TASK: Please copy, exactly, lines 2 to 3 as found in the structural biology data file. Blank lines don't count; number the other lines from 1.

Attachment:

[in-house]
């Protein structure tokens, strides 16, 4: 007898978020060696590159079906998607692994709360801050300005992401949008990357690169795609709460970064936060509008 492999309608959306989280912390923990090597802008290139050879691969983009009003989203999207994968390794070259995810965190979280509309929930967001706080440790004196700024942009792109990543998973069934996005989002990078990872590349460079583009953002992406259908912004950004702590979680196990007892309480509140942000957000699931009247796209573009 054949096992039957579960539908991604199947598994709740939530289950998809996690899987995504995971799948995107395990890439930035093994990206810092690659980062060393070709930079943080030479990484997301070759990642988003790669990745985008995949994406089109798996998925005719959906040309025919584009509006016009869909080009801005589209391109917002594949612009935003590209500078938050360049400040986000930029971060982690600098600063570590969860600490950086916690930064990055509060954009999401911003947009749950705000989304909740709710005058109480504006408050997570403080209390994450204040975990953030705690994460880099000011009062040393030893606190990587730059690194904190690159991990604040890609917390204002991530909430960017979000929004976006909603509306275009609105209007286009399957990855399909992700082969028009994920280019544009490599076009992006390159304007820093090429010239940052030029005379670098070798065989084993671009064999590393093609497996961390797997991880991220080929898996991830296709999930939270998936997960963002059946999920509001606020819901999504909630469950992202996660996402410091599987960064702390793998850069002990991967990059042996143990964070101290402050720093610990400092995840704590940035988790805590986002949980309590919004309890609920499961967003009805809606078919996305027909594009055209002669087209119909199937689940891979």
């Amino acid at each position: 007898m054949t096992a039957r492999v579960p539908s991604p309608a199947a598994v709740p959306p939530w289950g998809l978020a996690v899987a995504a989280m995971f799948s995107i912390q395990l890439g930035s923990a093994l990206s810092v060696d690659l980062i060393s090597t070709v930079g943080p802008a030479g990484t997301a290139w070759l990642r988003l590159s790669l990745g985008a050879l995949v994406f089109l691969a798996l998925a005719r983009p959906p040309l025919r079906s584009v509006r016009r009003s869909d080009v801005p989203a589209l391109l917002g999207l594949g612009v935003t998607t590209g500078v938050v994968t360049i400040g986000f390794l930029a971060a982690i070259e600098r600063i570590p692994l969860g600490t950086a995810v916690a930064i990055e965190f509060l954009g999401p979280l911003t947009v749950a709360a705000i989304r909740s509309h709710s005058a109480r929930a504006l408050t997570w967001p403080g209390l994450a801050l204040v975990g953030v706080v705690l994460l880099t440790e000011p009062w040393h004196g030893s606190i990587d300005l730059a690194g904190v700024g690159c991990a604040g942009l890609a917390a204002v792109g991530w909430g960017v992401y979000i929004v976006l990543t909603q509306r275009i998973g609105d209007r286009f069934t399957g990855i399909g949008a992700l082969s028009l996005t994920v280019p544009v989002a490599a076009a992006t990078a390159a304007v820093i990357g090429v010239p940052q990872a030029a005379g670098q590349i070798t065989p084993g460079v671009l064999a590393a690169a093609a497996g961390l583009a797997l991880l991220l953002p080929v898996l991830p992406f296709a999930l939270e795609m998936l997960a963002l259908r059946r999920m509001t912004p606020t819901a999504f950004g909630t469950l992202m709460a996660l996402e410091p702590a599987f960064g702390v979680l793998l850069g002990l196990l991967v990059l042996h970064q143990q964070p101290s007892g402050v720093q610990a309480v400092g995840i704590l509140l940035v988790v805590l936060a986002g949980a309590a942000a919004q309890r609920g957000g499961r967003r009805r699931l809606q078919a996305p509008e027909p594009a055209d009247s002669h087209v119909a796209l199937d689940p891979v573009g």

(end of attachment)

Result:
């Protein structure tokens, strides 16, 4: 007898978020060696590159079906998607692994709360801050300005992401949008990357690169795609709460970064936060509008 492999309608959306989280912390923990090597802008290139050879691969983009009003989203999207994968390794070259995810965190979280509309929930967001706080440790004196700024942009792109990543998973069934996005989002990078990872590349460079583009953002992406259908912004950004702590979680196990007892309480509140942000957000699931009247796209573009 054949096992039957579960539908991604199947598994709740939530289950998809996690899987995504995971799948995107395990890439930035093994990206810092690659980062060393070709930079943080030479990484997301070759990642988003790669990745985008995949994406089109798996998925005719959906040309025919584009509006016009869909080009801005589209391109917002594949612009935003590209500078938050360049400040986000930029971060982690600098600063570590969860600490950086916690930064990055509060954009999401911003947009749950705000989304909740709710005058109480504006408050997570403080209390994450204040975990953030705690994460880099000011009062040393030893606190990587730059690194904190690159991990604040890609917390204002991530909430960017979000929004976006909603509306275009609105209007286009399957990855399909992700082969028009994920280019544009490599076009992006390159304007820093090429010239940052030029005379670098070798065989084993671009064999590393093609497996961390797997991880991220080929898996991830296709999930939270998936997960963002059946999920509001606020819901999504909630469950992202996660996402410091599987960064702390793998850069002990991967990059042996143990964070101290402050720093610990400092995840704590940035988790805590986002949980309590919004309890609920499961967003009805809606078919996305027909594009055209002669087209119909199937689940891979």
């Amino acid at each position: 007898m054949t096992a039957r492999v579960p539908s991604p309608a199947a598994v709740p959306p939530w289950g998809l978020a996690v899987a995504a989280m995971f799948s995107i912390q395990l890439g930035s923990a093994l990206s810092v060696d690659l980062i060393s090597t070709v930079g943080p802008a030479g990484t997301a290139w070759l990642r988003l590159s790669l990745g985008a050879l995949v994406f089109l691969a798996l998925a005719r983009p959906p040309l025919r079906s584009v509006r016009r009003s869909d080009v801005p989203a589209l391109l917002g999207l594949g612009v935003t998607t590209g500078v938050v994968t360049i400040g986000f390794l930029a971060a982690i070259e600098r600063i570590p692994l969860g600490t950086a995810v916690a930064i990055e965190f509060l954009g999401p979280l911003t947009v749950a709360a705000i989304r909740s509309h709710s005058a109480r929930a504006l408050t997570w967001p403080g209390l994450a801050l204040v975990g953030v706080v705690l994460l880099t440790e000011p009062w040393h004196g030893s606190i990587d300005l730059a690194g904190v700024g690159c991990a604040g942009l890609a917390a204002v792109g991530w909430g960017v992401y979000i929004v976006l990543t909603q509306r275009i998973g609105d209007r286009f069934t399957g990855i399909g949008a992700l082969s028009l996005t994920v280019p544009v989002a490599a076009a992006t990078a390159a304007v820093i990357g090429v010239p940052q990872a030029a005379g670098q590349i070798t065989p084993g460079v671009l064999a590393a690169a093609a497996g961390l583009a797997l991880l991220l953002p080929v898996l991830p992406f296709a999930l939270e795609m998936l997960a963002l259908r059946r999920m509001t912004p606020t819901a999504f950004g909630t469950l992202m709460a996660l996402e410091p702590a599987f960064g702390v979680l793998l850069g002990l196990l991967v990059l042996h970064q143990q964070p101290s007892g402050v720093q610990a309480v400092g995840i704590l509140l940035v988790v805590l936060a986002g949980a309590a942000a919004q309890r609920g957000g499961r967003r009805r699931l809606q078919a996305p509008e027909p594009a055209d009247s002669h087209v119909a796209l199937d689940p891979v573009g």